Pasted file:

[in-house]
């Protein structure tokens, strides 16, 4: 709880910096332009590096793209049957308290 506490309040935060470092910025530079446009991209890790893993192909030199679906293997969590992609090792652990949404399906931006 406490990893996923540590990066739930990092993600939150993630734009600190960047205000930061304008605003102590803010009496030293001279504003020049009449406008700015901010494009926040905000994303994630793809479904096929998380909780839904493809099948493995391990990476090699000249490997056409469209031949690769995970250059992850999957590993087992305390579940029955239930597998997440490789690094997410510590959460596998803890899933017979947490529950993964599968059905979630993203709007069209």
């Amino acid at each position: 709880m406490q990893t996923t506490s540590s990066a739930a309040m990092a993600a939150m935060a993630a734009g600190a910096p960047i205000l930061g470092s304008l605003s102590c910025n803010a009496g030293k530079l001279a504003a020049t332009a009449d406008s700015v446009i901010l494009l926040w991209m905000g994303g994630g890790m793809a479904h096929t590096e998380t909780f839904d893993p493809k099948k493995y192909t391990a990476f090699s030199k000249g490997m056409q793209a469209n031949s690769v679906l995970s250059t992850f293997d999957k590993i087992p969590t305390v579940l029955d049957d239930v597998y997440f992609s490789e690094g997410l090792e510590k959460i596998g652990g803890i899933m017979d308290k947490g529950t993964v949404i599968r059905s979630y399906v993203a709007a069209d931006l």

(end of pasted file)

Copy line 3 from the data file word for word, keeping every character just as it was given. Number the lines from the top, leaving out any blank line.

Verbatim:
């Amino acid at each position: 709880m406490q990893t996923t506490s540590s990066a739930a309040m990092a993600a939150m935060a993630a734009g600190a910096p960047i205000l930061g470092s304008l605003s102590c910025n803010a009496g030293k530079l001279a504003a020049t332009a009449d406008s700015v446009i901010l494009l926040w991209m905000g994303g994630g890790m793809a479904h096929t590096e998380t909780f839904d893993p493809k099948k493995y192909t391990a990476f090699s030199k000249g490997m056409q793209a469209n031949s690769v679906l995970s250059t992850f293997d999957k590993i087992p969590t305390v579940l029955d049957d239930v597998y997440f992609s490789e690094g997410l090792e510590k959460i596998g652990g803890i899933m017979d308290k947490g529950t993964v949404i599968r059905s979630y399906v993203a709007a069209d931006l």